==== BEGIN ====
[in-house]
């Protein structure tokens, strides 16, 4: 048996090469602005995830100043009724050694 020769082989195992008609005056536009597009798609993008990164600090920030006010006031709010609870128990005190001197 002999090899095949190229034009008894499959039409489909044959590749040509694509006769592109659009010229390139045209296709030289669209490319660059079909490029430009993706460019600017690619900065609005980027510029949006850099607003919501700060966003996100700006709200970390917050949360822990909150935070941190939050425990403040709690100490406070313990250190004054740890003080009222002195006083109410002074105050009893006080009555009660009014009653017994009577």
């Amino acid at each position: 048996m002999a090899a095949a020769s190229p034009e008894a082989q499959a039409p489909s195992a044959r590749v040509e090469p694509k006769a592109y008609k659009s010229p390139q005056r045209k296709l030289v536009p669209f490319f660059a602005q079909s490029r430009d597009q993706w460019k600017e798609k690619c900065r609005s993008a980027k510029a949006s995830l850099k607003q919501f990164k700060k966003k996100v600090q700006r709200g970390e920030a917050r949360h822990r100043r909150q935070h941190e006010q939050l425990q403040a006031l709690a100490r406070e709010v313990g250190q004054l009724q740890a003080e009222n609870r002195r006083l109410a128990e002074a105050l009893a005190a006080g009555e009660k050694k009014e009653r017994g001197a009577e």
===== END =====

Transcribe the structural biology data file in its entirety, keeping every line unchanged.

[in-house]
């Protein structure tokens, strides 16, 4: 048996090469602005995830100043009724050694 020769082989195992008609005056536009597009798609993008990164600090920030006010006031709010609870128990005190001197 002999090899095949190229034009008894499959039409489909044959590749040509694509006769592109659009010229390139045209296709030289669209490319660059079909490029430009993706460019600017690619900065609005980027510029949006850099607003919501700060966003996100700006709200970390917050949360822990909150935070941190939050425990403040709690100490406070313990250190004054740890003080009222002195006083109410002074105050009893006080009555009660009014009653017994009577």
């Amino acid at each position: 048996m002999a090899a095949a020769s190229p034009e008894a082989q499959a039409p489909s195992a044959r590749v040509e090469p694509k006769a592109y008609k659009s010229p390139q005056r045209k296709l030289v536009p669209f490319f660059a602005q079909s490029r430009d597009q993706w460019k600017e798609k690619c900065r609005s993008a980027k510029a949006s995830l850099k607003q919501f990164k700060k966003k996100v600090q700006r709200g970390e920030a917050r949360h822990r100043r909150q935070h941190e006010q939050l425990q403040a006031l709690a100490r406070e709010v313990g250190q004054l009724q740890a003080e009222n609870r002195r006083l109410a128990e002074a105050l009893a005190a006080g009555e009660k050694k009014e009653r017994g001197a009577e």